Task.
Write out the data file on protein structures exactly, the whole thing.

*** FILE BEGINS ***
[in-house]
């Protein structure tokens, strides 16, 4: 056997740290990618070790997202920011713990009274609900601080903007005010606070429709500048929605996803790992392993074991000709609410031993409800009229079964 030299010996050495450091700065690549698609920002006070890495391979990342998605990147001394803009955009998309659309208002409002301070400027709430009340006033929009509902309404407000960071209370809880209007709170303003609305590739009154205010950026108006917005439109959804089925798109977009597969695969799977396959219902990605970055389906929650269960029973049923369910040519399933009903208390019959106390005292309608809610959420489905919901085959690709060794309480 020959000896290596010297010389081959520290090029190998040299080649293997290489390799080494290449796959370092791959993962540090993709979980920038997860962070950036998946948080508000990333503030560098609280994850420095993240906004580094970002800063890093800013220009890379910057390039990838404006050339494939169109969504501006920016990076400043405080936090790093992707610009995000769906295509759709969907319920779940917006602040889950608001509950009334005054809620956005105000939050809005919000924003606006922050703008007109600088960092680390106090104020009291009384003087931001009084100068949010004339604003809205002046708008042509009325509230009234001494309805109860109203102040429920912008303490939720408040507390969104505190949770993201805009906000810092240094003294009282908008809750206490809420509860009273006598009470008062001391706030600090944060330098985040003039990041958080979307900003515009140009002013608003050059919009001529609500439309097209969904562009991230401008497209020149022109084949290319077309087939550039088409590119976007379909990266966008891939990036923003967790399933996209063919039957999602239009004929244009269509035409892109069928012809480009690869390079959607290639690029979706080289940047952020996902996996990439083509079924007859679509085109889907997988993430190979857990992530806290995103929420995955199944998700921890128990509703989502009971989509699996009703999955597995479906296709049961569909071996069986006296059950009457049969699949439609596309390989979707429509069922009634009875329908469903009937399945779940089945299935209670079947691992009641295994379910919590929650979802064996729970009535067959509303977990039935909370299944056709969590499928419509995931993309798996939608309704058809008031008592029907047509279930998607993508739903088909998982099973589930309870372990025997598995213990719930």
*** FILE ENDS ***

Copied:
[in-house]
């Protein structure tokens, strides 16, 4: 056997740290990618070790997202920011713990009274609900601080903007005010606070429709500048929605996803790992392993074991000709609410031993409800009229079964 030299010996050495450091700065690549698609920002006070890495391979990342998605990147001394803009955009998309659309208002409002301070400027709430009340006033929009509902309404407000960071209370809880209007709170303003609305590739009154205010950026108006917005439109959804089925798109977009597969695969799977396959219902990605970055389906929650269960029973049923369910040519399933009903208390019959106390005292309608809610959420489905919901085959690709060794309480 020959000896290596010297010389081959520290090029190998040299080649293997290489390799080494290449796959370092791959993962540090993709979980920038997860962070950036998946948080508000990333503030560098609280994850420095993240906004580094970002800063890093800013220009890379910057390039990838404006050339494939169109969504501006920016990076400043405080936090790093992707610009995000769906295509759709969907319920779940917006602040889950608001509950009334005054809620956005105000939050809005919000924003606006922050703008007109600088960092680390106090104020009291009384003087931001009084100068949010004339604003809205002046708008042509009325509230009234001494309805109860109203102040429920912008303490939720408040507390969104505190949770993201805009906000810092240094003294009282908008809750206490809420509860009273006598009470008062001391706030600090944060330098985040003039990041958080979307900003515009140009002013608003050059919009001529609500439309097209969904562009991230401008497209020149022109084949290319077309087939550039088409590119976007379909990266966008891939990036923003967790399933996209063919039957999602239009004929244009269509035409892109069928012809480009690869390079959607290639690029979706080289940047952020996902996996990439083509079924007859679509085109889907997988993430190979857990992530806290995103929420995955199944998700921890128990509703989502009971989509699996009703999955597995479906296709049961569909071996069986006296059950009457049969699949439609596309390989979707429509069922009634009875329908469903009937399945779940089945299935209670079947691992009641295994379910919590929650979802064996729970009535067959509303977990039935909370299944056709969590499928419509995931993309798996939608309704058809008031008592029907047509279930998607993508739903088909998982099973589930309870372990025997598995213990719930």